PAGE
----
On January 18, 2006, Secretary of State Condoleezza Rice announced a new foreign policy called transformational diplomacy. Challenging old assumptions that the domestic character of other countries did not matter for foreign affairs or American security, Rice argued that:
[The United States must] work with our many partners around the world, to build and sustain democratic, well-governed states that will respond to the needs of their people and conduct themselves responsibly in the international system. Let me be clear, transformational diplomacy is rooted in partnership; not in paternalism. In doing things with people, not for them; we seek to use America’s diplomatic power to help foreign citizens better their own lives and to build their own nations and to transform their own futures.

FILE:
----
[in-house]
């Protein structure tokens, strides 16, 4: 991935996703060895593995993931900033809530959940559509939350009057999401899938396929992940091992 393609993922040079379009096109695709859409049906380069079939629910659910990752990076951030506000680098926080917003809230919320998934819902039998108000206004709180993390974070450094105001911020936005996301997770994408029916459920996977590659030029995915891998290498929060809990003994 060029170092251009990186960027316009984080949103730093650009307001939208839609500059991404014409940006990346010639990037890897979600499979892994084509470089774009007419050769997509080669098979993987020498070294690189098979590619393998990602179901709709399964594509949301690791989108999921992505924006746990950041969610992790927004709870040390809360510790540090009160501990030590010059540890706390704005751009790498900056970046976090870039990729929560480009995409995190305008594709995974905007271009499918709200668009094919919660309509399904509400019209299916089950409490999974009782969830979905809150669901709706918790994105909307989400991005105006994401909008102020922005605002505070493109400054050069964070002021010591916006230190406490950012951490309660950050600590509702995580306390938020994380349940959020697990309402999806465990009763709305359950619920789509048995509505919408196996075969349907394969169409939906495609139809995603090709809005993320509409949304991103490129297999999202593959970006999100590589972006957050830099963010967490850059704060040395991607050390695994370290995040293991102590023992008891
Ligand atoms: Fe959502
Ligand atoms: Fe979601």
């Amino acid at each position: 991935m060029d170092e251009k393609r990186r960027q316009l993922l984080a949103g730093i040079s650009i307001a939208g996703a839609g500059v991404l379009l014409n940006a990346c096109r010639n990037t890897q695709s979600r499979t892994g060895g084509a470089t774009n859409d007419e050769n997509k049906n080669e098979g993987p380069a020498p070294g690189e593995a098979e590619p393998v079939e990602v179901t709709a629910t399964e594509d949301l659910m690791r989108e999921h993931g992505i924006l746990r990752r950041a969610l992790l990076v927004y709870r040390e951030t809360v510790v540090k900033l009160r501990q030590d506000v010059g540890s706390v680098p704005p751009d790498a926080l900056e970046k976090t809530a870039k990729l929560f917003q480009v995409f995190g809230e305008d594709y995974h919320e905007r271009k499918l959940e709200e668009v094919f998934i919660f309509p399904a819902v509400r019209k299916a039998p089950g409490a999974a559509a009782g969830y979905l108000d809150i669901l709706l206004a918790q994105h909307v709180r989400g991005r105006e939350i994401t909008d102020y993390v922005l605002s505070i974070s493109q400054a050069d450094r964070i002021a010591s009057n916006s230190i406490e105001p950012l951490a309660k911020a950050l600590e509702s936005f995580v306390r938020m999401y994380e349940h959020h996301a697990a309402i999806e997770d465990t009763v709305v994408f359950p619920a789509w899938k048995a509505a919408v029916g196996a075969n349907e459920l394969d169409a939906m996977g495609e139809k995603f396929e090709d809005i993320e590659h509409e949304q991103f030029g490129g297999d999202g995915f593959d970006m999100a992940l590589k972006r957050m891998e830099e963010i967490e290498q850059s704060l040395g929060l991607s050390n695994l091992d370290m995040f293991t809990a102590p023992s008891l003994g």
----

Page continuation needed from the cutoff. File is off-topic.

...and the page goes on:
A new era had begun, where threats to national security were not defined by competition between national governments but by newly empowered sub- and trans-national actors. Accordingly, new theories, which rejected the old orthodoxy, were needed. In practice, this meant realigning the State Department’s overseas operations to emphasize on-the-ground diplomacy and develop technological and regional acumen that could foster greater democratization. The logic rested on a fundamental assumption that democracies would prove to be better allies to the United States, be more globally responsible, and be more responsive to the needs of their citizenry. This would help solve a number of crucial threats to US national security, including terrorism, failed-states, and humanitarian crises.
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